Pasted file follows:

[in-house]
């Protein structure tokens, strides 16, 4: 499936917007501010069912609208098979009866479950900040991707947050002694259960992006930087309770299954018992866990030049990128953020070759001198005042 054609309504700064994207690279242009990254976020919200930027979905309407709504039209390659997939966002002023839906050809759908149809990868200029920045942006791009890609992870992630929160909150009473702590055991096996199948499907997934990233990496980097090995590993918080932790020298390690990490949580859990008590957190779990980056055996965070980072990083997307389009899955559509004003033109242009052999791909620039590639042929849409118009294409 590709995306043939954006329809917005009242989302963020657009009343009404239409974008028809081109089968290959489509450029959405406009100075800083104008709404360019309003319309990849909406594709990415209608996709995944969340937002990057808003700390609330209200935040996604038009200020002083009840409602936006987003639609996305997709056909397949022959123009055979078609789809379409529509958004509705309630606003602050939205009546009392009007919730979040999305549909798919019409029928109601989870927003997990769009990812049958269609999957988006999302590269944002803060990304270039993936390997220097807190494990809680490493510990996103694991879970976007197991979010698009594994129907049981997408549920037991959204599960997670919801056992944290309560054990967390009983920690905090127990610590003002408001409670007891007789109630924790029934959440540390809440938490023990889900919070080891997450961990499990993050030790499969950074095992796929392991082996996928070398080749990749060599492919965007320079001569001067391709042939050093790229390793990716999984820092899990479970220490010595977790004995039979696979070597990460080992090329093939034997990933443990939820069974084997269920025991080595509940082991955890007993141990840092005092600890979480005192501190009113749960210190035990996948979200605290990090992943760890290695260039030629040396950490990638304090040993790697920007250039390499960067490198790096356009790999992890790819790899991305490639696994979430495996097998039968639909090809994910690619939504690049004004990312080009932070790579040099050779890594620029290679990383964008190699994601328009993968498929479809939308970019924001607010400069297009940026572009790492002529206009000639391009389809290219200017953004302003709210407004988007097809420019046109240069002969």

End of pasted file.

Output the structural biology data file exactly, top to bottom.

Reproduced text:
[in-house]
């Protein structure tokens, strides 16, 4: 499936917007501010069912609208098979009866479950900040991707947050002694259960992006930087309770299954018992866990030049990128953020070759001198005042 054609309504700064994207690279242009990254976020919200930027979905309407709504039209390659997939966002002023839906050809759908149809990868200029920045942006791009890609992870992630929160909150009473702590055991096996199948499907997934990233990496980097090995590993918080932790020298390690990490949580859990008590957190779990980056055996965070980072990083997307389009899955559509004003033109242009052999791909620039590639042929849409118009294409 590709995306043939954006329809917005009242989302963020657009009343009404239409974008028809081109089968290959489509450029959405406009100075800083104008709404360019309003319309990849909406594709990415209608996709995944969340937002990057808003700390609330209200935040996604038009200020002083009840409602936006987003639609996305997709056909397949022959123009055979078609789809379409529509958004509705309630606003602050939205009546009392009007919730979040999305549909798919019409029928109601989870927003997990769009990812049958269609999957988006999302590269944002803060990304270039993936390997220097807190494990809680490493510990996103694991879970976007197991979010698009594994129907049981997408549920037991959204599960997670919801056992944290309560054990967390009983920690905090127990610590003002408001409670007891007789109630924790029934959440540390809440938490023990889900919070080891997450961990499990993050030790499969950074095992796929392991082996996928070398080749990749060599492919965007320079001569001067391709042939050093790229390793990716999984820092899990479970220490010595977790004995039979696979070597990460080992090329093939034997990933443990939820069974084997269920025991080595509940082991955890007993141990840092005092600890979480005192501190009113749960210190035990996948979200605290990090992943760890290695260039030629040396950490990638304090040993790697920007250039390499960067490198790096356009790999992890790819790899991305490639696994979430495996097998039968639909090809994910690619939504690049004004990312080009932070790579040099050779890594620029290679990383964008190699994601328009993968498929479809939308970019924001607010400069297009940026572009790492002529206009000639391009389809290219200017953004302003709210407004988007097809420019046109240069002969």